Christian Heritage Academy began in 1972 from a vision of Sunnyside Baptist Church and its pastor, Harry Boydstun.
Prior to the time of its founding, an educational upheaval was taking place in Oklahoma City and in cities across America. At that time and in many places, including Oklahoma City, the federal courts were mandating that racial balance in the public school systems be achieved through busing of elementary students. Many parents in this area were alarmed that the public schools were being radically reorganized and that their little ones would be transported miles across town to be taught in some place other than their neighborhood schools.
In the spring of 1972, Sunnyside Baptist Church had invited Mr. and Mrs. Mel Gabler to speak about their work. The Gablers were very active in school textbook issues in the state of Texas and had made much headway in reclaiming that state’s public education system from the usual revisionism that had taken place elsewhere. The Gablers identified the changes that had come over the teaching of history as generation after generation of textbooks had the Christian founding of America expunged from them. They claimed that America was losing its Christian heritage because children were never introduced to it in schools.
It was at this service that the pastor of the church sensed a mission to provide education within a Christian setting for students of southwest Oklahoma City. As a result, the church established a committee to investigate the feasibility of a Christian school and, then, later to begin the development of the school program.
By September 1, 1972, Christian Heritage Academy opened its doors as a new private Christian school in south Oklahoma City meeting in the facilities of Sunnyside Baptist Church but separately incorporated. It was one of the first such schools in the area.
The school was small, having less than 200 students in the first year. Toward the end of the first year, Mr. Ralph Bullard became the school's headmaster, and he led the school until June of 2006.
In the second year, the school began to expand upward through the grades. In that year, Dr. Mayme Lee “Pat” O’Brien came to the school and later became the elementary principal. Dr. Pat brought with her the wisdom and insight of her many years of Christian school administration, and her arrival at the school was in itself a work of God’s timing of events. Dr. Pat wrote and directed the Easter Story and the drama of the Christmas play, first performed in 1974. Both have become school traditions. Dr. Pat served at CHA until her retirement in 1983.
It was Mr. Bullard’s first meeting with Dr. Pat that led him to the school’s educational philosophy — The Principle Approach to America’s Christian History, Government, and Education. In her office, he saw two intriguing volumes: Christian History of the Constitution of the United States of America and Teaching and Learning America’s Christian History. He remembered these titles and ordered a set of the volumes for the school.
Out of this event, Christian Heritage Academy came to enjoy many happy years of association with Miss Verna M. Hall and Miss Rosalie I. Slater, the authors of the these books and officers of The Foundation for American Christian Education in San Francisco, California. CHA fostered additional friends and associates in the work: Mr. John Talcott, founder of Plymouth Rock Foundation, Mr. James B. Rose of the American Christian History Institute, Miss Katherine Dang, historian, writer and publisher, and Mrs. Ruth Smith of Pilgrim Institute. All of these friends provided counsel and advice to the school as CHA developed its program and became one of the leaders in the American Christian history movement.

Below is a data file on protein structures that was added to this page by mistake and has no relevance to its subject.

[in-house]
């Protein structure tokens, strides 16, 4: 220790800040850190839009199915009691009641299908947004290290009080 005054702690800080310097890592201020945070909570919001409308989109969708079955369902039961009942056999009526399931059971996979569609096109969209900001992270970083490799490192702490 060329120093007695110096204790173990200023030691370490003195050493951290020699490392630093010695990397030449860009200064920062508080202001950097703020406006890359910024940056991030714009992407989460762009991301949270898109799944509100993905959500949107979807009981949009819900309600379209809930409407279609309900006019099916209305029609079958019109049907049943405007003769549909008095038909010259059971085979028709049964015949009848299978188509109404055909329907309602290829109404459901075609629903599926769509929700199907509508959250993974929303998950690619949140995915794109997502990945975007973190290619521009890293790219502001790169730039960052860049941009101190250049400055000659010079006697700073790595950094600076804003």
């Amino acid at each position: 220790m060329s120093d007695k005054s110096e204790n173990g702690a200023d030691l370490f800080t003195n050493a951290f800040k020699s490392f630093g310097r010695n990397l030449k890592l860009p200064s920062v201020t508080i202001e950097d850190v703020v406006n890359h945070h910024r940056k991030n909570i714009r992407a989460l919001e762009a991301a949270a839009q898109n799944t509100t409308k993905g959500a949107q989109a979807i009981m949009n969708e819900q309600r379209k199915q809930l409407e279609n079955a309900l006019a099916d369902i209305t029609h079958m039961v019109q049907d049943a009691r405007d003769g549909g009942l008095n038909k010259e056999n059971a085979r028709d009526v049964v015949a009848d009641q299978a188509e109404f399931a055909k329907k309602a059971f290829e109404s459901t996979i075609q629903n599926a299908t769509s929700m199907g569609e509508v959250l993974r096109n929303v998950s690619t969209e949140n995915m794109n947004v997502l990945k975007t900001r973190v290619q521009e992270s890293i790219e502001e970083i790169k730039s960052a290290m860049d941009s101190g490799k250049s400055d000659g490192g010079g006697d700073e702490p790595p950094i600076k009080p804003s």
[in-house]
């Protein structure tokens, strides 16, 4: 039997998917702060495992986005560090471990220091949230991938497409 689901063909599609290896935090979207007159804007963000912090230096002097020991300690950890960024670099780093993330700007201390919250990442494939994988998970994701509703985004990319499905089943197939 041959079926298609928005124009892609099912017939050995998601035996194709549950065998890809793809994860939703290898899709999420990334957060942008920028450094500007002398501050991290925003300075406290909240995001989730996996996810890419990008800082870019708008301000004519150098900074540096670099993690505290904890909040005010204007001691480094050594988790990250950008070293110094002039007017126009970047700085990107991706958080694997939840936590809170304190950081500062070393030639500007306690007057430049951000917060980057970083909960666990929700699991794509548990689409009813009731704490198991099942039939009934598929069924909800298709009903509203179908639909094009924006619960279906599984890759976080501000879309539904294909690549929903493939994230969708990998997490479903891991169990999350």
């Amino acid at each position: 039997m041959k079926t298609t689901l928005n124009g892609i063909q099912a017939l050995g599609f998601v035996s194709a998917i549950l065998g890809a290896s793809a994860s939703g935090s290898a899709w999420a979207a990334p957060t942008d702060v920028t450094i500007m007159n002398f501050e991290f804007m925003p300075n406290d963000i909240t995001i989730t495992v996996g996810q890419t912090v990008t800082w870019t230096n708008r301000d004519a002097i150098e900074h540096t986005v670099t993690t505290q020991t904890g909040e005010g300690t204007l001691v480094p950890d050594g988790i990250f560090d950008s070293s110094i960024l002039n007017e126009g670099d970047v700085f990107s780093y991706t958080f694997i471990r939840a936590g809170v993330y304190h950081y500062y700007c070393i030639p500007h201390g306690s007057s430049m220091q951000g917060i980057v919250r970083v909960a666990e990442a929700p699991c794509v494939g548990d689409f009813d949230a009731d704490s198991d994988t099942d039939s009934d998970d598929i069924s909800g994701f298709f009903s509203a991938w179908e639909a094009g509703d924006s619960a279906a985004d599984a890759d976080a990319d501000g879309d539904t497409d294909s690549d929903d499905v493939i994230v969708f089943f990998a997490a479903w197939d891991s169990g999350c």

Meanwhile, in the midst of philosophical development, the school was growing. The school had started with first through eighth grades. Thereafter, a kindergarten was added and one upper grade each year until the school had a complete high school program, graduating its first senior class in 1977. Two senior traditions which have blessed and shaped the school were established with the first graduating class: the American Christian Heritage Tour taken in the spring of their senior year and the unique graduation service.
Establishment of a Christian Philosophy of Athletics
Once a high school program was established, it was not long until it became obvious that athletics would not only be important, but also would be a venue in which the school would be viewed by many others outside the school. A Christian philosophy of athletics was written to guide the athletic development of students and to reflect Christian values on the playing field and in the stands.
Establishment of a Home School Satellite Program
In the early days of the home school movement, Dr. Cynthia Bower taught phonics classes to groups of home school moms in the summer, and the school began providing the service of annual achievement testing. The school’s philosophical stance has always been that parents are primarily responsible for the education of their own children. Believing this, CHA developed programs to equip parents to teach and to give them educational support. Out of this was born the Home School Satellite Program.
The emphasis of the program has always been on preparation of the parent to teach, but there have been opportunities for students to participate in some school events and/or classes. Many of these students have found their way into the CHA day-school program because of this association.